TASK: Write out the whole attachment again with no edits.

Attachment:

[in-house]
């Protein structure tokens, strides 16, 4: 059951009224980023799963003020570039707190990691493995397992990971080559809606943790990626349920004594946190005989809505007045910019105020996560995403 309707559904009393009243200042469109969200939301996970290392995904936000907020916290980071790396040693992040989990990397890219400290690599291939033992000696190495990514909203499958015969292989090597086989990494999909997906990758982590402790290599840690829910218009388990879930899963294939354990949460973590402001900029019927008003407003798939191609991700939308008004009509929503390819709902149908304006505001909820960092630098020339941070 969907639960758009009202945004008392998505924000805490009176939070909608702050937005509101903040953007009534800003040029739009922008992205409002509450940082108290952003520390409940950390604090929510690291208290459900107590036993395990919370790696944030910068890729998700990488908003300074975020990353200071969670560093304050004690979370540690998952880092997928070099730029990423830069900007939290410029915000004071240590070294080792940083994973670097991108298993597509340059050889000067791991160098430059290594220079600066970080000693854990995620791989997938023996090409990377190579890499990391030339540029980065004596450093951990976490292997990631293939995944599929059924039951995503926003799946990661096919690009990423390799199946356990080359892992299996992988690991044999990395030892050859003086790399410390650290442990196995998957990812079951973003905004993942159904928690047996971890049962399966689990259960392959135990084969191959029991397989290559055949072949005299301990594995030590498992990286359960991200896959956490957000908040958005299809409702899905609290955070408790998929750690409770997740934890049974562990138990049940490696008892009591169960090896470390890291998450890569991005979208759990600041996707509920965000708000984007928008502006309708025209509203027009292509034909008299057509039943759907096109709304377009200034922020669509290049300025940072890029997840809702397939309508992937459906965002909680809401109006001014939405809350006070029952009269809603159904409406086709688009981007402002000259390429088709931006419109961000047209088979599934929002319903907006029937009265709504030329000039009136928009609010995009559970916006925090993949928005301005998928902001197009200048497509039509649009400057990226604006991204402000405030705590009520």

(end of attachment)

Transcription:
[in-house]
């Protein structure tokens, strides 16, 4: 059951009224980023799963003020570039707190990691493995397992990971080559809606943790990626349920004594946190005989809505007045910019105020996560995403 309707559904009393009243200042469109969200939301996970290392995904936000907020916290980071790396040693992040989990990397890219400290690599291939033992000696190495990514909203499958015969292989090597086989990494999909997906990758982590402790290599840690829910218009388990879930899963294939354990949460973590402001900029019927008003407003798939191609991700939308008004009509929503390819709902149908304006505001909820960092630098020339941070 969907639960758009009202945004008392998505924000805490009176939070909608702050937005509101903040953007009534800003040029739009922008992205409002509450940082108290952003520390409940950390604090929510690291208290459900107590036993395990919370790696944030910068890729998700990488908003300074975020990353200071969670560093304050004690979370540690998952880092997928070099730029990423830069900007939290410029915000004071240590070294080792940083994973670097991108298993597509340059050889000067791991160098430059290594220079600066970080000693854990995620791989997938023996090409990377190579890499990391030339540029980065004596450093951990976490292997990631293939995944599929059924039951995503926003799946990661096919690009990423390799199946356990080359892992299996992988690991044999990395030892050859003086790399410390650290442990196995998957990812079951973003905004993942159904928690047996971890049962399966689990259960392959135990084969191959029991397989290559055949072949005299301990594995030590498992990286359960991200896959956490957000908040958005299809409702899905609290955070408790998929750690409770997740934890049974562990138990049940490696008892009591169960090896470390890291998450890569991005979208759990600041996707509920965000708000984007928008502006309708025209509203027009292509034909008299057509039943759907096109709304377009200034922020669509290049300025940072890029997840809702397939309508992937459906965002909680809401109006001014939405809350006070029952009269809603159904409406086709688009981007402002000259390429088709931006419109961000047209088979599934929002319903907006029937009265709504030329000039009136928009609010995009559970916006925090993949928005301005998928902001197009200048497509039509649009400057990226604006991204402000405030705590009520």